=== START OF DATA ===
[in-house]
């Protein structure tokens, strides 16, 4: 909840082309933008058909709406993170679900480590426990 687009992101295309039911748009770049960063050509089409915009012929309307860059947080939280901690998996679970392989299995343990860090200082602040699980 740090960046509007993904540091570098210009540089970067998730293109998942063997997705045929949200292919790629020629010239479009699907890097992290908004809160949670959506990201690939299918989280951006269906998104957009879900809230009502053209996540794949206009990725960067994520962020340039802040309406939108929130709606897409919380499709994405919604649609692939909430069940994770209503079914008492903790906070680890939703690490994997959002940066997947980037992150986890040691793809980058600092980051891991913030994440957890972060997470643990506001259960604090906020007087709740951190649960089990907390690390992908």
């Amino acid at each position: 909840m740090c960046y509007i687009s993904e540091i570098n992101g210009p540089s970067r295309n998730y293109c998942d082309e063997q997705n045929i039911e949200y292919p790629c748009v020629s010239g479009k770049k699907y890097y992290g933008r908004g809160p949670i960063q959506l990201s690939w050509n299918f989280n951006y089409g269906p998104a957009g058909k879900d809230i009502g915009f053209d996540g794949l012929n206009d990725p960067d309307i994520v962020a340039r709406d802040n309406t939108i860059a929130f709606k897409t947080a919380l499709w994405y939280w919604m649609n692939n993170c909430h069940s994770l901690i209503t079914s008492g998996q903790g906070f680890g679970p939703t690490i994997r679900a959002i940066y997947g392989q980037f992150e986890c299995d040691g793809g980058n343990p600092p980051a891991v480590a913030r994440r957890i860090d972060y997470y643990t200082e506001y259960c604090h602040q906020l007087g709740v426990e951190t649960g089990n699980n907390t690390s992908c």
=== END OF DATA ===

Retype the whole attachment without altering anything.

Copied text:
[in-house]
């Protein structure tokens, strides 16, 4: 909840082309933008058909709406993170679900480590426990 687009992101295309039911748009770049960063050509089409915009012929309307860059947080939280901690998996679970392989299995343990860090200082602040699980 740090960046509007993904540091570098210009540089970067998730293109998942063997997705045929949200292919790629020629010239479009699907890097992290908004809160949670959506990201690939299918989280951006269906998104957009879900809230009502053209996540794949206009990725960067994520962020340039802040309406939108929130709606897409919380499709994405919604649609692939909430069940994770209503079914008492903790906070680890939703690490994997959002940066997947980037992150986890040691793809980058600092980051891991913030994440957890972060997470643990506001259960604090906020007087709740951190649960089990907390690390992908």
């Amino acid at each position: 909840m740090c960046y509007i687009s993904e540091i570098n992101g210009p540089s970067r295309n998730y293109c998942d082309e063997q997705n045929i039911e949200y292919p790629c748009v020629s010239g479009k770049k699907y890097y992290g933008r908004g809160p949670i960063q959506l990201s690939w050509n299918f989280n951006y089409g269906p998104a957009g058909k879900d809230i009502g915009f053209d996540g794949l012929n206009d990725p960067d309307i994520v962020a340039r709406d802040n309406t939108i860059a929130f709606k897409t947080a919380l499709w994405y939280w919604m649609n692939n993170c909430h069940s994770l901690i209503t079914s008492g998996q903790g906070f680890g679970p939703t690490i994997r679900a959002i940066y997947g392989q980037f992150e986890c299995d040691g793809g980058n343990p600092p980051a891991v480590a913030r994440r957890i860090d972060y997470y643990t200082e506001y259960c604090h602040q906020l007087g709740v426990e951190t649960g089990n699980n907390t690390s992908c």